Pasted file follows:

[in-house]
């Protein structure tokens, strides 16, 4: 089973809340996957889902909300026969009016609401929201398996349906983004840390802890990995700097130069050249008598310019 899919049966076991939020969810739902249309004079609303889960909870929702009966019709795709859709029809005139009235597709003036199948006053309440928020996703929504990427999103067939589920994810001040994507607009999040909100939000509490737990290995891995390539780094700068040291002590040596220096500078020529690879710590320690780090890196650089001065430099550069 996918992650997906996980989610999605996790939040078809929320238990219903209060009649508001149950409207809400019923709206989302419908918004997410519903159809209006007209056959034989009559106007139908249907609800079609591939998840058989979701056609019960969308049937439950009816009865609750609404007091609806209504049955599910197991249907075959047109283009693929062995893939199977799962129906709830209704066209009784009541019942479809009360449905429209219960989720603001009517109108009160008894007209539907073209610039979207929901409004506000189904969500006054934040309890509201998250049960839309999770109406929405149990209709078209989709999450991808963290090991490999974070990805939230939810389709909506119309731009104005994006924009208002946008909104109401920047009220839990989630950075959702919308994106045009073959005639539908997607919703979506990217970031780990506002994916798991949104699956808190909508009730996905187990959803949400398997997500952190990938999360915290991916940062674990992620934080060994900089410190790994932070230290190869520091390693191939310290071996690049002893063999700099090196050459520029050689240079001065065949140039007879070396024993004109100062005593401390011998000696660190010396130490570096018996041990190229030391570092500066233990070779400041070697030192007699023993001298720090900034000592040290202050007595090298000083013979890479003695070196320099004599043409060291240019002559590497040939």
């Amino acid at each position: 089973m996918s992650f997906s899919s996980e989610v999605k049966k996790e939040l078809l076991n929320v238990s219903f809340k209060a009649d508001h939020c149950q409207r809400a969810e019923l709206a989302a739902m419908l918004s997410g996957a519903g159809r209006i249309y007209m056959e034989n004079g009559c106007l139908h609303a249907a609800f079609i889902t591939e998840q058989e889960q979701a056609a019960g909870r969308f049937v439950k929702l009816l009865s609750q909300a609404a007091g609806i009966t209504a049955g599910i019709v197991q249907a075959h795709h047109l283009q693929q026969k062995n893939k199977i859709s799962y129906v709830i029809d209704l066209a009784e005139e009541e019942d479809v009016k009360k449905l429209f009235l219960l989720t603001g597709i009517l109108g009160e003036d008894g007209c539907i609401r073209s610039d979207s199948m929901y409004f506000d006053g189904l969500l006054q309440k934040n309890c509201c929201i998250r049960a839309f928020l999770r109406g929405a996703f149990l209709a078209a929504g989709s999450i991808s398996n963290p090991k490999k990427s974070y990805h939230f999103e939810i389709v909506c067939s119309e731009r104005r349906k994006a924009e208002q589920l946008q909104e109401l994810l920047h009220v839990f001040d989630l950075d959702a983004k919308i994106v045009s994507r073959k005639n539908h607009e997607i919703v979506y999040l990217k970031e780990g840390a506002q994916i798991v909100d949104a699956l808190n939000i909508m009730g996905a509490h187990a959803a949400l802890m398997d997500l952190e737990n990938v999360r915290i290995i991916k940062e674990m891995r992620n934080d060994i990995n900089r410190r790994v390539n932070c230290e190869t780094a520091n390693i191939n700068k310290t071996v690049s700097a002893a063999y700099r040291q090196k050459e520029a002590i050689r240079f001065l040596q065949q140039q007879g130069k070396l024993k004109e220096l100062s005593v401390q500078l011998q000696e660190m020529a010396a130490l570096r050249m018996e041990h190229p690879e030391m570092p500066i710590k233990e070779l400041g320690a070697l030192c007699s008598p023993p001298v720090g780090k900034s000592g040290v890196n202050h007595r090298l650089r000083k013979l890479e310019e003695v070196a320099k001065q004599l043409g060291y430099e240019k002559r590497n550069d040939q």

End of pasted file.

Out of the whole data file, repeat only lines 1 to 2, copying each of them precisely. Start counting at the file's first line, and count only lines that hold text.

[in-house]
């Protein structure tokens, strides 16, 4: 089973809340996957889902909300026969009016609401929201398996349906983004840390802890990995700097130069050249008598310019 899919049966076991939020969810739902249309004079609303889960909870929702009966019709795709859709029809005139009235597709003036199948006053309440928020996703929504990427999103067939589920994810001040994507607009999040909100939000509490737990290995891995390539780094700068040291002590040596220096500078020529690879710590320690780090890196650089001065430099550069 996918992650997906996980989610999605996790939040078809929320238990219903209060009649508001149950409207809400019923709206989302419908918004997410519903159809209006007209056959034989009559106007139908249907609800079609591939998840058989979701056609019960969308049937439950009816009865609750609404007091609806209504049955599910197991249907075959047109283009693929062995893939199977799962129906709830209704066209009784009541019942479809009360449905429209219960989720603001009517109108009160008894007209539907073209610039979207929901409004506000189904969500006054934040309890509201998250049960839309999770109406929405149990209709078209989709999450991808963290090991490999974070990805939230939810389709909506119309731009104005994006924009208002946008909104109401920047009220839990989630950075959702919308994106045009073959005639539908997607919703979506990217970031780990506002994916798991949104699956808190909508009730996905187990959803949400398997997500952190990938999360915290991916940062674990992620934080060994900089410190790994932070230290190869520091390693191939310290071996690049002893063999700099090196050459520029050689240079001065065949140039007879070396024993004109100062005593401390011998000696660190010396130490570096018996041990190229030391570092500066233990070779400041070697030192007699023993001298720090900034000592040290202050007595090298000083013979890479003695070196320099004599043409060291240019002559590497040939």